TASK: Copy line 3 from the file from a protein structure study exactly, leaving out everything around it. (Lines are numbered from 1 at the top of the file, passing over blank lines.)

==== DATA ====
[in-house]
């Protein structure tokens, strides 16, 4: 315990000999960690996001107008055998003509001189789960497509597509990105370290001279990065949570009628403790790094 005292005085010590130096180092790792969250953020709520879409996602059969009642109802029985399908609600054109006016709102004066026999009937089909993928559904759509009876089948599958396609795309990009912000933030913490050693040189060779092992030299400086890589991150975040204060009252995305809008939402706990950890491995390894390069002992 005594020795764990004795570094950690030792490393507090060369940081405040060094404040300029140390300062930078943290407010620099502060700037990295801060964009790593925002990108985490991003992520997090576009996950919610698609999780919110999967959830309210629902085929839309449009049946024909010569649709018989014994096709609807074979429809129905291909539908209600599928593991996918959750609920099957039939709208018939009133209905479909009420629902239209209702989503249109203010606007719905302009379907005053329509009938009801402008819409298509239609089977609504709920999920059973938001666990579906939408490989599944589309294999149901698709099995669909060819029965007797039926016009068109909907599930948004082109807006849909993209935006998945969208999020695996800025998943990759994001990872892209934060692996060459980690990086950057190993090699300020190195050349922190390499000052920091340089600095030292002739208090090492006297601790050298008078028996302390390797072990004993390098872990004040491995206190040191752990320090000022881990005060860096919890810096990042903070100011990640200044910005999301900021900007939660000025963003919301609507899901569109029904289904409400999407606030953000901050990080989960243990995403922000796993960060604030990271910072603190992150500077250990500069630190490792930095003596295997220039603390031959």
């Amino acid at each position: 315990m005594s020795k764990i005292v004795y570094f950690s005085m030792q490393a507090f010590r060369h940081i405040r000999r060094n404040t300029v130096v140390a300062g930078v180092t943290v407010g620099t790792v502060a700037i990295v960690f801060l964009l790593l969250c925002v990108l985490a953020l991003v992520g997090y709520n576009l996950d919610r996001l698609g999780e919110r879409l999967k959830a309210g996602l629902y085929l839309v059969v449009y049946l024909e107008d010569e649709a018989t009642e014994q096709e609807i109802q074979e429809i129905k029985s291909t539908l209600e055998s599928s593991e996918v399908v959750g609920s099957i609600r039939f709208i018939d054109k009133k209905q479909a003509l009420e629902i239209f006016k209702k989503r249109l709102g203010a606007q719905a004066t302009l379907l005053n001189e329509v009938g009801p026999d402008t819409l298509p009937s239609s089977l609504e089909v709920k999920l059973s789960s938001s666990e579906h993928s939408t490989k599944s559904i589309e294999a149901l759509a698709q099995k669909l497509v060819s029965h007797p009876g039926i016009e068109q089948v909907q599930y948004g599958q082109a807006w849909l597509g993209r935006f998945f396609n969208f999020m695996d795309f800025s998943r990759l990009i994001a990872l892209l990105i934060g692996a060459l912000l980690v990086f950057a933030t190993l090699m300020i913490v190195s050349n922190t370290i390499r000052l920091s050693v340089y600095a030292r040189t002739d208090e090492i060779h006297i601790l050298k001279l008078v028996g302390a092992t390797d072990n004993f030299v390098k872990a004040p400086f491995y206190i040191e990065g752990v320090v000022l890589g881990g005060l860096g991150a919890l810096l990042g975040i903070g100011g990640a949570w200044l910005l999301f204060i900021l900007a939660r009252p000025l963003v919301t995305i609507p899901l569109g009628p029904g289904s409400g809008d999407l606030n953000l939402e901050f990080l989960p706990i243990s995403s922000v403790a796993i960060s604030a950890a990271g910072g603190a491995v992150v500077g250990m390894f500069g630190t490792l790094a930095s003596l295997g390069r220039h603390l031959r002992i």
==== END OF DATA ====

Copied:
């Amino acid at each position: 315990m005594s020795k764990i005292v004795y570094f950690s005085m030792q490393a507090f010590r060369h940081i405040r000999r060094n404040t300029v130096v140390a300062g930078v180092t943290v407010g620099t790792v502060a700037i990295v960690f801060l964009l790593l969250c925002v990108l985490a953020l991003v992520g997090y709520n576009l996950d919610r996001l698609g999780e919110r879409l999967k959830a309210g996602l629902y085929l839309v059969v449009y049946l024909e107008d010569e649709a018989t009642e014994q096709e609807i109802q074979e429809i129905k029985s291909t539908l209600e055998s599928s593991e996918v399908v959750g609920s099957i609600r039939f709208i018939d054109k009133k209905q479909a003509l009420e629902i239209f006016k209702k989503r249109l709102g203010a606007q719905a004066t302009l379907l005053n001189e329509v009938g009801p026999d402008t819409l298509p009937s239609s089977l609504e089909v709920k999920l059973s789960s938001s666990e579906h993928s939408t490989k599944s559904i589309e294999a149901l759509a698709q099995k669909l497509v060819s029965h007797p009876g039926i016009e068109q089948v909907q599930y948004g599958q082109a807006w849909l597509g993209r935006f998945f396609n969208f999020m695996d795309f800025s998943r990759l990009i994001a990872l892209l990105i934060g692996a060459l912000l980690v990086f950057a933030t190993l090699m300020i913490v190195s050349n922190t370290i390499r000052l920091s050693v340089y600095a030292r040189t002739d208090e090492i060779h006297i601790l050298k001279l008078v028996g302390a092992t390797d072990n004993f030299v390098k872990a004040p400086f491995y206190i040191e990065g752990v320090v000022l890589g881990g005060l860096g991150a919890l810096l990042g975040i903070g100011g990640a949570w200044l910005l999301f204060i900021l900007a939660r009252p000025l963003v919301t995305i609507p899901l569109g009628p029904g289904s409400g809008d999407l606030n953000l939402e901050f990080l989960p706990i243990s995403s922000v403790a796993i960060s604030a950890a990271g910072g603190a491995v992150v500077g250990m390894f500069g630190t490792l790094a930095s003596l295997g390069r220039h603390l031959r002992i």